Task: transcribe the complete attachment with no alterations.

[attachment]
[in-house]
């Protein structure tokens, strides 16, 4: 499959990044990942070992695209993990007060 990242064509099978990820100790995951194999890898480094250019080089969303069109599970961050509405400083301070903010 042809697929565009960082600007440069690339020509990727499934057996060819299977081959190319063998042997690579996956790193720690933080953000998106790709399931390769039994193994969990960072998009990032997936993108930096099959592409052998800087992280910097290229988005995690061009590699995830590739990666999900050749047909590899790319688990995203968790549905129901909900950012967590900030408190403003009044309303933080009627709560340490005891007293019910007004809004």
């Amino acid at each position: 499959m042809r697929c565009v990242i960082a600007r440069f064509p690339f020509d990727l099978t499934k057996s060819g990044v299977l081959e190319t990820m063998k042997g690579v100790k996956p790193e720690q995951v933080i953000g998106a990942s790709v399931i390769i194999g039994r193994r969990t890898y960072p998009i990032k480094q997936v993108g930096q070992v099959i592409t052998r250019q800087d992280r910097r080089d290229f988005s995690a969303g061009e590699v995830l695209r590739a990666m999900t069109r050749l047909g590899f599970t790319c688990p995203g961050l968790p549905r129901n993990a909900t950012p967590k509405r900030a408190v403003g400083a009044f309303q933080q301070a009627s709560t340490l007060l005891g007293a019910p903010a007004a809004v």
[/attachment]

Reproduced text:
[in-house]
């Protein structure tokens, strides 16, 4: 499959990044990942070992695209993990007060 990242064509099978990820100790995951194999890898480094250019080089969303069109599970961050509405400083301070903010 042809697929565009960082600007440069690339020509990727499934057996060819299977081959190319063998042997690579996956790193720690933080953000998106790709399931390769039994193994969990960072998009990032997936993108930096099959592409052998800087992280910097290229988005995690061009590699995830590739990666999900050749047909590899790319688990995203968790549905129901909900950012967590900030408190403003009044309303933080009627709560340490005891007293019910007004809004």
């Amino acid at each position: 499959m042809r697929c565009v990242i960082a600007r440069f064509p690339f020509d990727l099978t499934k057996s060819g990044v299977l081959e190319t990820m063998k042997g690579v100790k996956p790193e720690q995951v933080i953000g998106a990942s790709v399931i390769i194999g039994r193994r969990t890898y960072p998009i990032k480094q997936v993108g930096q070992v099959i592409t052998r250019q800087d992280r910097r080089d290229f988005s995690a969303g061009e590699v995830l695209r590739a990666m999900t069109r050749l047909g590899f599970t790319c688990p995203g961050l968790p549905r129901n993990a909900t950012p967590k509405r900030a408190v403003g400083a009044f309303q933080q301070a009627s709560t340490l007060l005891g007293a019910p903010a007004a809004v």